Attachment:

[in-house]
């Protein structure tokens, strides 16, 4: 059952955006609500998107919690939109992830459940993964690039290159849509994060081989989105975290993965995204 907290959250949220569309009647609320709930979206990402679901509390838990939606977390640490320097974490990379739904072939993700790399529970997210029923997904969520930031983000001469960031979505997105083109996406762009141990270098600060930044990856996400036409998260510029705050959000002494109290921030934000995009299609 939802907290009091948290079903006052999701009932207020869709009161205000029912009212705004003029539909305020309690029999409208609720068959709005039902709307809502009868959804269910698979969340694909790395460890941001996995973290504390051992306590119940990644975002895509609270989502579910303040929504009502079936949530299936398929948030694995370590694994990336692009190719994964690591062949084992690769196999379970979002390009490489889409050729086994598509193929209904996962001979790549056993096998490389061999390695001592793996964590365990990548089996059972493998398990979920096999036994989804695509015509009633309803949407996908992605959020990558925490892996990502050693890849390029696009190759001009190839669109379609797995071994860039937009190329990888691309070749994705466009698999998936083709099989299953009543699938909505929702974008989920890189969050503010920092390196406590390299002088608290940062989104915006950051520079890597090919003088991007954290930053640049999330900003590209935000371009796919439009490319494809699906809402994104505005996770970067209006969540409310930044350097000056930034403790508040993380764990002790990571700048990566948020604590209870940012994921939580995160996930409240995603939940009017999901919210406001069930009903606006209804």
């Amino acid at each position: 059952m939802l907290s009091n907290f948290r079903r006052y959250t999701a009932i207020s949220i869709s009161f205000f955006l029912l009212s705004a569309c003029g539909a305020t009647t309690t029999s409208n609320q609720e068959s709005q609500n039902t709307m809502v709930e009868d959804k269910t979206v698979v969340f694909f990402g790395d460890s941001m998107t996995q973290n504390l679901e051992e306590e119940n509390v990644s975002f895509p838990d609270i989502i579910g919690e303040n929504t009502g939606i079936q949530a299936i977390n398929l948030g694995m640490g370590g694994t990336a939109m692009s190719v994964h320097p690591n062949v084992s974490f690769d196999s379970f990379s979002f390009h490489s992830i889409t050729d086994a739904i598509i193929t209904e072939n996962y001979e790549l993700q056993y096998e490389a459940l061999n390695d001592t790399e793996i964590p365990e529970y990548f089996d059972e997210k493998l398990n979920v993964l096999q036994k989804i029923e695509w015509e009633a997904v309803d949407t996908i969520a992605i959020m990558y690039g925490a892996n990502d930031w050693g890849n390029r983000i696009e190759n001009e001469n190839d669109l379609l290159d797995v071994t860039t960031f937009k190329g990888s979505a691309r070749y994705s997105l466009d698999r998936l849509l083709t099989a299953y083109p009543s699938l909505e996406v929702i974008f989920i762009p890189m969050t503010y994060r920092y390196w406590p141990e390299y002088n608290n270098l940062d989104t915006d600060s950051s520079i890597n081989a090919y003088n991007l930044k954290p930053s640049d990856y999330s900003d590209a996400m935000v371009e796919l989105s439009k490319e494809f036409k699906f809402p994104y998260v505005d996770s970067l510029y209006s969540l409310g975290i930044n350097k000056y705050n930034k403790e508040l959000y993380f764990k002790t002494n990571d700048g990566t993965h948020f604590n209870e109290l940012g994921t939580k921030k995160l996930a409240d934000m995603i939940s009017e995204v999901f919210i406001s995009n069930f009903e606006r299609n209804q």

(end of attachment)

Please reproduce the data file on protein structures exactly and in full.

[in-house]
């Protein structure tokens, strides 16, 4: 059952955006609500998107919690939109992830459940993964690039290159849509994060081989989105975290993965995204 907290959250949220569309009647609320709930979206990402679901509390838990939606977390640490320097974490990379739904072939993700790399529970997210029923997904969520930031983000001469960031979505997105083109996406762009141990270098600060930044990856996400036409998260510029705050959000002494109290921030934000995009299609 939802907290009091948290079903006052999701009932207020869709009161205000029912009212705004003029539909305020309690029999409208609720068959709005039902709307809502009868959804269910698979969340694909790395460890941001996995973290504390051992306590119940990644975002895509609270989502579910303040929504009502079936949530299936398929948030694995370590694994990336692009190719994964690591062949084992690769196999379970979002390009490489889409050729086994598509193929209904996962001979790549056993096998490389061999390695001592793996964590365990990548089996059972493998398990979920096999036994989804695509015509009633309803949407996908992605959020990558925490892996990502050693890849390029696009190759001009190839669109379609797995071994860039937009190329990888691309070749994705466009698999998936083709099989299953009543699938909505929702974008989920890189969050503010920092390196406590390299002088608290940062989104915006950051520079890597090919003088991007954290930053640049999330900003590209935000371009796919439009490319494809699906809402994104505005996770970067209006969540409310930044350097000056930034403790508040993380764990002790990571700048990566948020604590209870940012994921939580995160996930409240995603939940009017999901919210406001069930009903606006209804």
């Amino acid at each position: 059952m939802l907290s009091n907290f948290r079903r006052y959250t999701a009932i207020s949220i869709s009161f205000f955006l029912l009212s705004a569309c003029g539909a305020t009647t309690t029999s409208n609320q609720e068959s709005q609500n039902t709307m809502v709930e009868d959804k269910t979206v698979v969340f694909f990402g790395d460890s941001m998107t996995q973290n504390l679901e051992e306590e119940n509390v990644s975002f895509p838990d609270i989502i579910g919690e303040n929504t009502g939606i079936q949530a299936i977390n398929l948030g694995m640490g370590g694994t990336a939109m692009s190719v994964h320097p690591n062949v084992s974490f690769d196999s379970f990379s979002f390009h490489s992830i889409t050729d086994a739904i598509i193929t209904e072939n996962y001979e790549l993700q056993y096998e490389a459940l061999n390695d001592t790399e793996i964590p365990e529970y990548f089996d059972e997210k493998l398990n979920v993964l096999q036994k989804i029923e695509w015509e009633a997904v309803d949407t996908i969520a992605i959020m990558y690039g925490a892996n990502d930031w050693g890849n390029r983000i696009e190759n001009e001469n190839d669109l379609l290159d797995v071994t860039t960031f937009k190329g990888s979505a691309r070749y994705s997105l466009d698999r998936l849509l083709t099989a299953y083109p009543s699938l909505e996406v929702i974008f989920i762009p890189m969050t503010y994060r920092y390196w406590p141990e390299y002088n608290n270098l940062d989104t915006d600060s950051s520079i890597n081989a090919y003088n991007l930044k954290p930053s640049d990856y999330s900003d590209a996400m935000v371009e796919l989105s439009k490319e494809f036409k699906f809402p994104y998260v505005d996770s970067l510029y209006s969540l409310g975290i930044n350097k000056y705050n930034k403790e508040l959000y993380f764990k002790t002494n990571d700048g990566t993965h948020f604590n209870e109290l940012g994921t939580k921030k995160l996930a409240d934000m995603i939940s009017e995204v999901f919210i406001s995009n069930f009903e606006r299609n209804q």